People ask me all the time: How do you do it? Really! HOW?
Just day before yesterday, the capitalised “How” was asked by my amazed and astounded wife. Turns out I had accidentally locked her inside as I went out to deal with a mess my 1.5-year-old daughter made trying to feed the dog. Wifey kept asking me “HOW” I had managed to do it, again, since this did happen before. Most husbands would prefer to lock their wives away for short periods of time but mine was an honest mistake. All four times.
She repeatedly asked, “HOW!?” with that scary combination of exclamation and question marks. I decided a heart attack was the best way to avoid answering. Unfortunately, no one around me was having a heart attack.
Which brings me back on track to people asking me “How do I do it?”
All the time.
It is a simple five-step process.
1: Select a topic
The most important step in writing a great helpful How-To article is to select the right drink to sit with. I prefer coffee because it is dark and strong yet sunny just like everyone is on Instagram. I am not a tea person the same way that I am not a cat person. These require finesse and obedience that I lack. But coffee is easy and can be made in a variety of ways. Decide how you want it. A quick fix with instant or the better, richer, more Instagramable brewed versions. Oh, and pick a topic to write on.
2: Do your research
Google is your friend here but try not to get lost. For example, that coffee you want to drink hoping to jumpstart your idea creation. How do you make it? A French press or an AeroPress are two rather inexpensive manual devices that can provide you with delicious brewed coffee that is miles better than the instant kind. You pour the right kind of ground beans, pressuring the water through it, and you get brilliant dark magic. Best part is these are mechanical so very few things can go wrong.
Also, what you write has to be factually correct. If you make them up, your readers will lose faith in you. On the other hand, you can become a TV news reporter or even better, a motivational speaker.
3: Create a tight draft
By now you are coming up with a solid plan on how to attack your readers’ minds. This is helped by making sure your coffee is made just right. The best kind of coffee is just the right amount of strong without being acidic. The more acidic, the more bitter, which only some people like because life is bitter and they are hoping the two bits of bitterness cancel out for rainbows and cream. But terrific coffee is flavourful and the cleanest, cheapest way to get it is using an AeroPress. It may look like a science project but it really is simple followed by quick cleanup.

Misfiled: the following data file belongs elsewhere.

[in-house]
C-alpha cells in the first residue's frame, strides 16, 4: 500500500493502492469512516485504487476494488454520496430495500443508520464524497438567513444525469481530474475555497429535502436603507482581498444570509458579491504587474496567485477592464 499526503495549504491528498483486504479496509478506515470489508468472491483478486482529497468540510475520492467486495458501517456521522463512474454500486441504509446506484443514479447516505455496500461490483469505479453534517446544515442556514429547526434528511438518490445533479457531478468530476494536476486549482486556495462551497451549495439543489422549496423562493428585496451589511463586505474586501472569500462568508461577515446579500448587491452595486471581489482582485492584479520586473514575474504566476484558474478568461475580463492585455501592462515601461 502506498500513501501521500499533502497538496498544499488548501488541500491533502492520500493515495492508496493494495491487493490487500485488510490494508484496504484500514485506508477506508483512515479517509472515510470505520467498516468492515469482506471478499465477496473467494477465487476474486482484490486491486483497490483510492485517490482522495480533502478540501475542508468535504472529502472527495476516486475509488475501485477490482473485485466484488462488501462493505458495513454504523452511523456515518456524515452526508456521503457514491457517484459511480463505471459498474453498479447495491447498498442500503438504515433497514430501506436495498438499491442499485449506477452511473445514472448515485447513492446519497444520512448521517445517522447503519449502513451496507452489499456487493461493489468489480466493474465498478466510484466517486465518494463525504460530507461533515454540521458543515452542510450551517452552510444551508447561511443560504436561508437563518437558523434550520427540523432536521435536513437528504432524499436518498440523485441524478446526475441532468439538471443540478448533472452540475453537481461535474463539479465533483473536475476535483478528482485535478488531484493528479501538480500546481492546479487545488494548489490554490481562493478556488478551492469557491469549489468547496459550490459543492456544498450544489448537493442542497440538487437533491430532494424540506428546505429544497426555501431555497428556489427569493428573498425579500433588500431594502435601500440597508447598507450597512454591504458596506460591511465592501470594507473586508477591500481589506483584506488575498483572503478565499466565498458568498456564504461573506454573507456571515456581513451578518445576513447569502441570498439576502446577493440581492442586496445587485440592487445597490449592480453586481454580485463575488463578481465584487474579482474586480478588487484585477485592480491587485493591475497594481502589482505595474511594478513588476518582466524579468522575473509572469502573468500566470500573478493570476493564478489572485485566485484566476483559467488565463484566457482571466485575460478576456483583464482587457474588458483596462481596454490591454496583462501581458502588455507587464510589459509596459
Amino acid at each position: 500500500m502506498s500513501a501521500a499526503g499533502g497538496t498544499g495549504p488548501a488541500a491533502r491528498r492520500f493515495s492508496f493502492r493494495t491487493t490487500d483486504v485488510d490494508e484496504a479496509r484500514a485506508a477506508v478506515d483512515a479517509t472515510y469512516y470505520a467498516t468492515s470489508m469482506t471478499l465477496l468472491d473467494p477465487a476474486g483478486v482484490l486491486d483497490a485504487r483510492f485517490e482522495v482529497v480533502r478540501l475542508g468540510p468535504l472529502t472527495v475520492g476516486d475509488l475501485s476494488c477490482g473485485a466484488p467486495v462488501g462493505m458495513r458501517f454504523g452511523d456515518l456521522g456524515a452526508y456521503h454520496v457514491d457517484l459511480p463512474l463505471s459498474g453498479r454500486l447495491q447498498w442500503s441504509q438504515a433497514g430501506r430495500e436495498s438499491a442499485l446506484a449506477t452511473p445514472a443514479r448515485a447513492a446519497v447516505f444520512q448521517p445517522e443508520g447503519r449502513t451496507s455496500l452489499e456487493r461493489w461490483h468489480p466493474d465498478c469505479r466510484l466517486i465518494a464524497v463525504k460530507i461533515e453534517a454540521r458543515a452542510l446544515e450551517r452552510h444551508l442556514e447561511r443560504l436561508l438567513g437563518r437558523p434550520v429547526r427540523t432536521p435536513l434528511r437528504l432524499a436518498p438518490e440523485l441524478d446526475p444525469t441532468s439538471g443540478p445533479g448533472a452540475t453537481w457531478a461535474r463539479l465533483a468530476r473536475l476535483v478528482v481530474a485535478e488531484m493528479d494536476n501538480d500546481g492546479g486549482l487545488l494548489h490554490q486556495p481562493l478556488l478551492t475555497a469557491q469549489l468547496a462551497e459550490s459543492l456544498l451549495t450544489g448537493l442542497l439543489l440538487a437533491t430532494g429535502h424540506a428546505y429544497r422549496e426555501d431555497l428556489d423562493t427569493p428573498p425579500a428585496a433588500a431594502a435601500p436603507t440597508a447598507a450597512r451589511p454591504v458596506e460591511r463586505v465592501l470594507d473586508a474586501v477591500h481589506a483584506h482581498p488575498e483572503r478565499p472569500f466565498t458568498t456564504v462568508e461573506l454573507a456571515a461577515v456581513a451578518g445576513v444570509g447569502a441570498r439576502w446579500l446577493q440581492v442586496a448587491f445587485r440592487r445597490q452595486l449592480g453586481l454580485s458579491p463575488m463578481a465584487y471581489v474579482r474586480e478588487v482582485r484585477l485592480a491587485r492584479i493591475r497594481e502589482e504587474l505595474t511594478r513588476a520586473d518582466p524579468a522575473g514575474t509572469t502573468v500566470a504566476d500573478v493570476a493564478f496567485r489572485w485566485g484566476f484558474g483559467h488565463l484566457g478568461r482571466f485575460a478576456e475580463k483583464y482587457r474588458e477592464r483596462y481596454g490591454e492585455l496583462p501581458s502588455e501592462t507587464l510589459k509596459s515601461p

Oh, and something-something about the article you’re writing.
4: Make it specific
How-To articles have to be thorough and to the point. Your readers need to come out of their amazed and bewildered state thinking they too can do things, great things, big things, many things. Heck, that last bit is exactly how Donald Trump thinks and speaks and look at his position now. From an occasionally bankrupt entrepreneur to holding the power to launch nuclear missiles anywhere intentionally or otherwise. That is how we want our readers to feel.
In that quest for specificity, you decide sugar or not for your coffee. I find creamer gives it a touch of smoothness but sugar dilutes the taste.
5: Revise and proof till the words become a blur
By now you are well on your way to finishing the first three cups of coffee and that should get you started on the first three words of your article.
Did you include everything? Did you cover all possible options for the reader to feel an acceptable member of society? Did you heat the water too much because then the coffee can sometimes end up burnt creating that undesirable acidic taste? Just make sure you have checked for typos because that can completely change the meaning of your articles. For example, I forgot to include a question mark to my title. It should have been “How to become rich writing how-to articles?”
It’s a question.
Seriously, tell me, because my coffee addiction is getting out of hand.
Ehsanur Raza Ronny is a confused dad, all round car guy, model car builder and cartoonist. Currently Editor of Shift (automobiles), Bytes (technology) and Next Step (career) for The Daily Star.